On this page, you’ll find:
- Why the language many people call “Spanish” must be properly called “Castilian” whether the language is spoken in Spain or in any part of Latin America or the USA.
- Why it’s damaging to society to call a single language “Spanish”
- The Royal Academy’s gradual acceptance and admission about the Castilian-language reality
- Countries where Castilian is spoken today
- When it is appropriate and correct to use the term “Spanish”
- Frequently Asked Questions & Answers about this topic
- Information about my upcoming book The Castilian Conspiracy
- A link to UnifiedCastilian.com
Why the language must be called Castilian (not “Spanish”)
Unfortunately, many people mistakenly think that the most widely spoken language in Spain and Latin America should be called “Spanish”. There are historical reasons for this unfortunate situation, and the main culprit was the ex-Spanish dictator, Francisco Franco (1892-1975). The fact is that there are several officially-recognized languages spoken in Spain, including (but not limited to) Castilian (the one many people unfortunately call “Spanish”, as if there were only one Spanish language), Catalán, Euskera (Basque), and Galician. All of these (along with some others) are Spanish languages, since they are all spoken natively there.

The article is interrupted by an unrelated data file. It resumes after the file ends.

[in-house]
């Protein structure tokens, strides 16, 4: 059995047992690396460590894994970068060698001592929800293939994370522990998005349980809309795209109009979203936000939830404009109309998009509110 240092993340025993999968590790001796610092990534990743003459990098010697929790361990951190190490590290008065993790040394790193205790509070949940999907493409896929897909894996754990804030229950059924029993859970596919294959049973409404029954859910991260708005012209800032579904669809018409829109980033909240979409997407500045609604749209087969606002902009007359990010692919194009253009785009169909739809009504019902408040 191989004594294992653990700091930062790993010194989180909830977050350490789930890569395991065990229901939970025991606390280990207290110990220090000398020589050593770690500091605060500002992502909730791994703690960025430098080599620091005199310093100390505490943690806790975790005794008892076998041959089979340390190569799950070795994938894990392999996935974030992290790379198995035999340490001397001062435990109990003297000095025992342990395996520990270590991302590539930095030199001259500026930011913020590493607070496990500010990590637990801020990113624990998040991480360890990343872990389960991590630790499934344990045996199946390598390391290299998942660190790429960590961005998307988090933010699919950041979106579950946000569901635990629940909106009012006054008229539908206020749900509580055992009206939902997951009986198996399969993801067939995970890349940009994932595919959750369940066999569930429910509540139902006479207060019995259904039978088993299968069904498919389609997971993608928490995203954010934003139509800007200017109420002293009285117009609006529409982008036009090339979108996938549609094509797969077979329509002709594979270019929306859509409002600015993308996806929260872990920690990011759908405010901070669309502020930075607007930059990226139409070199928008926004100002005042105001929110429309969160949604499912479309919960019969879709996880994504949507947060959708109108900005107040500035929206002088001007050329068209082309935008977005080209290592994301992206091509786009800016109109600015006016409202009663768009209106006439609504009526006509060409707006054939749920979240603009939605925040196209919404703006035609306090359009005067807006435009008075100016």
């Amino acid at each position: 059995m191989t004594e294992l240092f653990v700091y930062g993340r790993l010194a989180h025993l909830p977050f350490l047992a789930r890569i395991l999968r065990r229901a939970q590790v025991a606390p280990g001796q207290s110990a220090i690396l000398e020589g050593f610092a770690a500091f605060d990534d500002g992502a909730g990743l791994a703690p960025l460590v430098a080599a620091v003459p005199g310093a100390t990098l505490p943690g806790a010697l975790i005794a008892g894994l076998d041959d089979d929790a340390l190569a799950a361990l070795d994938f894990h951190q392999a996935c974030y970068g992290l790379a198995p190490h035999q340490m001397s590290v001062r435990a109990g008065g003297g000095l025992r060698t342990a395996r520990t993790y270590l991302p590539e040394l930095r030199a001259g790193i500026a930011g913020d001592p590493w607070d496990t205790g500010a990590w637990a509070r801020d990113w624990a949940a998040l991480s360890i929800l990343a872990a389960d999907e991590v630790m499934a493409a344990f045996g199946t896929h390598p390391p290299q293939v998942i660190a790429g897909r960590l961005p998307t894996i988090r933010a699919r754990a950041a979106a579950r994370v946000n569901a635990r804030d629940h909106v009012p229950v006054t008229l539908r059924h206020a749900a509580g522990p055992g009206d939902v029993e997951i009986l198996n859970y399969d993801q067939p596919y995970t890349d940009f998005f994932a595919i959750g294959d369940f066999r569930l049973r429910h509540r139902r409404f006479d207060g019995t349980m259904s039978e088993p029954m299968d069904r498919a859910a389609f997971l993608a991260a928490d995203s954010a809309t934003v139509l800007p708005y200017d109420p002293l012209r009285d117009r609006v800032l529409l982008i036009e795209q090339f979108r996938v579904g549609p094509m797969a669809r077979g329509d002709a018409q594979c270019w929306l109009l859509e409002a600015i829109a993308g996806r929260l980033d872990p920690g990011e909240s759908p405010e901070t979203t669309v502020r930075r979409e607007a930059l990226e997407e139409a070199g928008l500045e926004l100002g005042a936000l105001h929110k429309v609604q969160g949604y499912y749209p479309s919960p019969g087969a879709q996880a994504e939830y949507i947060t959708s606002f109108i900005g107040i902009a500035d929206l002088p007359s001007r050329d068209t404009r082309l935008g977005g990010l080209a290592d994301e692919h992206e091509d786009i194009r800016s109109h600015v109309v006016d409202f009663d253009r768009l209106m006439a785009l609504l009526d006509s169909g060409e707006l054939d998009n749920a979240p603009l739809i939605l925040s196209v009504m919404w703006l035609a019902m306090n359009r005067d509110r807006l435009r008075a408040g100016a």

Franco’s mission (which fortunately failed) was to wipe out all languages spoken in Spain except for Castilian, and call the remaining language “Spanish”. Franco even sent his soldiers to Catalonia with the mission to burn all books printed in Catalán in bonfires in the streets. Fortunately, they didn’t find all of those books! After Franco’s fall, the new Spanish Constitution corrected that cruel act by making several clear statements in Article 3: